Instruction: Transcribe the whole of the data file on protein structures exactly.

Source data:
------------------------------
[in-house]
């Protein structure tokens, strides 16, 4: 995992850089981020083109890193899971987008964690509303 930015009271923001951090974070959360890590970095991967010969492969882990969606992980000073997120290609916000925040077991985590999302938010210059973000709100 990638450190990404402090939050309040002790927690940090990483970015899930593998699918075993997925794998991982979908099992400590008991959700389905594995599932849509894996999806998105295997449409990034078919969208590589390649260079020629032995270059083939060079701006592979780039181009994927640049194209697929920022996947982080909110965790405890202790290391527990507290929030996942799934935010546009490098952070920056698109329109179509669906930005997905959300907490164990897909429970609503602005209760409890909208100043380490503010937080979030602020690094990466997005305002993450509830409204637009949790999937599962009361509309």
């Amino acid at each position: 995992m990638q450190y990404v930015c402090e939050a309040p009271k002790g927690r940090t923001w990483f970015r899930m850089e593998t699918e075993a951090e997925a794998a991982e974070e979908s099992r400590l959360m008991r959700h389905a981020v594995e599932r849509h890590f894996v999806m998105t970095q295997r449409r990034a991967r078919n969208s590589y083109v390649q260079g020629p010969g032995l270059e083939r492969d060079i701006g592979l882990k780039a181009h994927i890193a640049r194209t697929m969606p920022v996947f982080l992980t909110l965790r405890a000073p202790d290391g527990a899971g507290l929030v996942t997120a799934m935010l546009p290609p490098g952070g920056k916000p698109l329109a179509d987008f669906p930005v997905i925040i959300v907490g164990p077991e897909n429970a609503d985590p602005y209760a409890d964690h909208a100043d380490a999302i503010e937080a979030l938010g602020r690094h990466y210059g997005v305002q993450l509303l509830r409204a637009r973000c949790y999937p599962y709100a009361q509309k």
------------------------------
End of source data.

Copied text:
[in-house]
């Protein structure tokens, strides 16, 4: 995992850089981020083109890193899971987008964690509303 930015009271923001951090974070959360890590970095991967010969492969882990969606992980000073997120290609916000925040077991985590999302938010210059973000709100 990638450190990404402090939050309040002790927690940090990483970015899930593998699918075993997925794998991982979908099992400590008991959700389905594995599932849509894996999806998105295997449409990034078919969208590589390649260079020629032995270059083939060079701006592979780039181009994927640049194209697929920022996947982080909110965790405890202790290391527990507290929030996942799934935010546009490098952070920056698109329109179509669906930005997905959300907490164990897909429970609503602005209760409890909208100043380490503010937080979030602020690094990466997005305002993450509830409204637009949790999937599962009361509309």
């Amino acid at each position: 995992m990638q450190y990404v930015c402090e939050a309040p009271k002790g927690r940090t923001w990483f970015r899930m850089e593998t699918e075993a951090e997925a794998a991982e974070e979908s099992r400590l959360m008991r959700h389905a981020v594995e599932r849509h890590f894996v999806m998105t970095q295997r449409r990034a991967r078919n969208s590589y083109v390649q260079g020629p010969g032995l270059e083939r492969d060079i701006g592979l882990k780039a181009h994927i890193a640049r194209t697929m969606p920022v996947f982080l992980t909110l965790r405890a000073p202790d290391g527990a899971g507290l929030v996942t997120a799934m935010l546009p290609p490098g952070g920056k916000p698109l329109a179509d987008f669906p930005v997905i925040i959300v907490g164990p077991e897909n429970a609503d985590p602005y209760a409890d964690h909208a100043d380490a999302i503010e937080a979030l938010g602020r690094h990466y210059g997005v305002q993450l509303l509830r409204a637009r973000c949790y999937p599962y709100a009361q509309k």